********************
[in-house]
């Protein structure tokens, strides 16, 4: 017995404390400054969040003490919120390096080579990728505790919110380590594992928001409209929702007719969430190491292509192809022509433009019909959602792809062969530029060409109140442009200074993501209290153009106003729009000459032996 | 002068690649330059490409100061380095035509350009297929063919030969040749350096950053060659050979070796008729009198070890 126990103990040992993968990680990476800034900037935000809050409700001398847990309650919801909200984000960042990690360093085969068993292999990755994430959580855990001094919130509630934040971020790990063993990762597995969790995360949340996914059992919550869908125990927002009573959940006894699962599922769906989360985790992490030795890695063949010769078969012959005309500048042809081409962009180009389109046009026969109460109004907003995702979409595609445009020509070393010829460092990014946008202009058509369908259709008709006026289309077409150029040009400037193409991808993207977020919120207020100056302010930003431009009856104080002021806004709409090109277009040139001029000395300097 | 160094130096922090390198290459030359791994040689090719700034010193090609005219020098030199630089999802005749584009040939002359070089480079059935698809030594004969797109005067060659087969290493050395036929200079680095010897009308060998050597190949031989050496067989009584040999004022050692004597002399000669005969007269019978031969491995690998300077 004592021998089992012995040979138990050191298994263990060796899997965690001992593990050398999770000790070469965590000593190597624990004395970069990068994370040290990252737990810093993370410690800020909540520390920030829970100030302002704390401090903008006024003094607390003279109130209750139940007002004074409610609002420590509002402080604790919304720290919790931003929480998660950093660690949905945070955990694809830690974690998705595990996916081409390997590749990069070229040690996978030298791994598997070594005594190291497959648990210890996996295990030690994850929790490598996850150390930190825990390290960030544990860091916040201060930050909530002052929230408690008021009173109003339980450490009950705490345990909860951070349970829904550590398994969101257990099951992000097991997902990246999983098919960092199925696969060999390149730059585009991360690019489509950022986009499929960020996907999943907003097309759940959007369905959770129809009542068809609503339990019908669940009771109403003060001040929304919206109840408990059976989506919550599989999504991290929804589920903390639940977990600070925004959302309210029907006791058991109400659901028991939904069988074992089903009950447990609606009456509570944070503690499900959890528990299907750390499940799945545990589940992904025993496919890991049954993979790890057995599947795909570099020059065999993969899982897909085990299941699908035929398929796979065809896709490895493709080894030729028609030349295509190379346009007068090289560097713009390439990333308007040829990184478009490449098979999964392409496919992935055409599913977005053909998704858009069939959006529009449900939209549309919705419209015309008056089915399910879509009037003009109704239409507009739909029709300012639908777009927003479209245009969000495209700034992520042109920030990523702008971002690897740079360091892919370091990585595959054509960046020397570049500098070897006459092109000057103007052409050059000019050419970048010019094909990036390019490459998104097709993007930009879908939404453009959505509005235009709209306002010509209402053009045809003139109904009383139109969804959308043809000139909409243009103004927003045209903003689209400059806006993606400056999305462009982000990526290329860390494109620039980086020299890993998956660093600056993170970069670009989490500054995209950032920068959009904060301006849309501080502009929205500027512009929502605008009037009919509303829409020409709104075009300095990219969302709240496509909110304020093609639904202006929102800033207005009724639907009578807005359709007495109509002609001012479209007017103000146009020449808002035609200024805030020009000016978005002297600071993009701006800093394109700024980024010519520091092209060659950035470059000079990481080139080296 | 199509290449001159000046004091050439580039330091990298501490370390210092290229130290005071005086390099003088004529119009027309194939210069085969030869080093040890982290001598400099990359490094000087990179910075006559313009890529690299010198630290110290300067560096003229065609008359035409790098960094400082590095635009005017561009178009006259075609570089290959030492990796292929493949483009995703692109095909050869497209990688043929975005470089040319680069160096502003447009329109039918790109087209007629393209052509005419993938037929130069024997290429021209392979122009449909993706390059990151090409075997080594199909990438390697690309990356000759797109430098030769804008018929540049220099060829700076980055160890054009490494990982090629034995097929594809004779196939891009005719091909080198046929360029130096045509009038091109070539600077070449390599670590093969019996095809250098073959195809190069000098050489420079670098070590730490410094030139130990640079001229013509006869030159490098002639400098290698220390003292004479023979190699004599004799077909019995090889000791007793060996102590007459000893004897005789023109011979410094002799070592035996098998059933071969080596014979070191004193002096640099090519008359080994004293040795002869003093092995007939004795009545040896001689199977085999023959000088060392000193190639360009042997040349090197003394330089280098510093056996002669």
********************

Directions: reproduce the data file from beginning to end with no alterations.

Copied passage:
[in-house]
């Protein structure tokens, strides 16, 4: 017995404390400054969040003490919120390096080579990728505790919110380590594992928001409209929702007719969430190491292509192809022509433009019909959602792809062969530029060409109140442009200074993501209290153009106003729009000459032996 | 002068690649330059490409100061380095035509350009297929063919030969040749350096950053060659050979070796008729009198070890 126990103990040992993968990680990476800034900037935000809050409700001398847990309650919801909200984000960042990690360093085969068993292999990755994430959580855990001094919130509630934040971020790990063993990762597995969790995360949340996914059992919550869908125990927002009573959940006894699962599922769906989360985790992490030795890695063949010769078969012959005309500048042809081409962009180009389109046009026969109460109004907003995702979409595609445009020509070393010829460092990014946008202009058509369908259709008709006026289309077409150029040009400037193409991808993207977020919120207020100056302010930003431009009856104080002021806004709409090109277009040139001029000395300097 | 160094130096922090390198290459030359791994040689090719700034010193090609005219020098030199630089999802005749584009040939002359070089480079059935698809030594004969797109005067060659087969290493050395036929200079680095010897009308060998050597190949031989050496067989009584040999004022050692004597002399000669005969007269019978031969491995690998300077 004592021998089992012995040979138990050191298994263990060796899997965690001992593990050398999770000790070469965590000593190597624990004395970069990068994370040290990252737990810093993370410690800020909540520390920030829970100030302002704390401090903008006024003094607390003279109130209750139940007002004074409610609002420590509002402080604790919304720290919790931003929480998660950093660690949905945070955990694809830690974690998705595990996916081409390997590749990069070229040690996978030298791994598997070594005594190291497959648990210890996996295990030690994850929790490598996850150390930190825990390290960030544990860091916040201060930050909530002052929230408690008021009173109003339980450490009950705490345990909860951070349970829904550590398994969101257990099951992000097991997902990246999983098919960092199925696969060999390149730059585009991360690019489509950022986009499929960020996907999943907003097309759940959007369905959770129809009542068809609503339990019908669940009771109403003060001040929304919206109840408990059976989506919550599989999504991290929804589920903390639940977990600070925004959302309210029907006791058991109400659901028991939904069988074992089903009950447990609606009456509570944070503690499900959890528990299907750390499940799945545990589940992904025993496919890991049954993979790890057995599947795909570099020059065999993969899982897909085990299941699908035929398929796979065809896709490895493709080894030729028609030349295509190379346009007068090289560097713009390439990333308007040829990184478009490449098979999964392409496919992935055409599913977005053909998704858009069939959006529009449900939209549309919705419209015309008056089915399910879509009037003009109704239409507009739909029709300012639908777009927003479209245009969000495209700034992520042109920030990523702008971002690897740079360091892919370091990585595959054509960046020397570049500098070897006459092109000057103007052409050059000019050419970048010019094909990036390019490459998104097709993007930009879908939404453009959505509005235009709209306002010509209402053009045809003139109904009383139109969804959308043809000139909409243009103004927003045209903003689209400059806006993606400056999305462009982000990526290329860390494109620039980086020299890993998956660093600056993170970069670009989490500054995209950032920068959009904060301006849309501080502009929205500027512009929502605008009037009919509303829409020409709104075009300095990219969302709240496509909110304020093609639904202006929102800033207005009724639907009578807005359709007495109509002609001012479209007017103000146009020449808002035609200024805030020009000016978005002297600071993009701006800093394109700024980024010519520091092209060659950035470059000079990481080139080296 | 199509290449001159000046004091050439580039330091990298501490370390210092290229130290005071005086390099003088004529119009027309194939210069085969030869080093040890982290001598400099990359490094000087990179910075006559313009890529690299010198630290110290300067560096003229065609008359035409790098960094400082590095635009005017561009178009006259075609570089290959030492990796292929493949483009995703692109095909050869497209990688043929975005470089040319680069160096502003447009329109039918790109087209007629393209052509005419993938037929130069024997290429021209392979122009449909993706390059990151090409075997080594199909990438390697690309990356000759797109430098030769804008018929540049220099060829700076980055160890054009490494990982090629034995097929594809004779196939891009005719091909080198046929360029130096045509009038091109070539600077070449390599670590093969019996095809250098073959195809190069000098050489420079670098070590730490410094030139130990640079001229013509006869030159490098002639400098290698220390003292004479023979190699004599004799077909019995090889000791007793060996102590007459000893004897005789023109011979410094002799070592035996098998059933071969080596014979070191004193002096640099090519008359080994004293040795002869003093092995007939004795009545040896001689199977085999023959000088060392000193190639360009042997040349090197003394330089280098510093056996002669």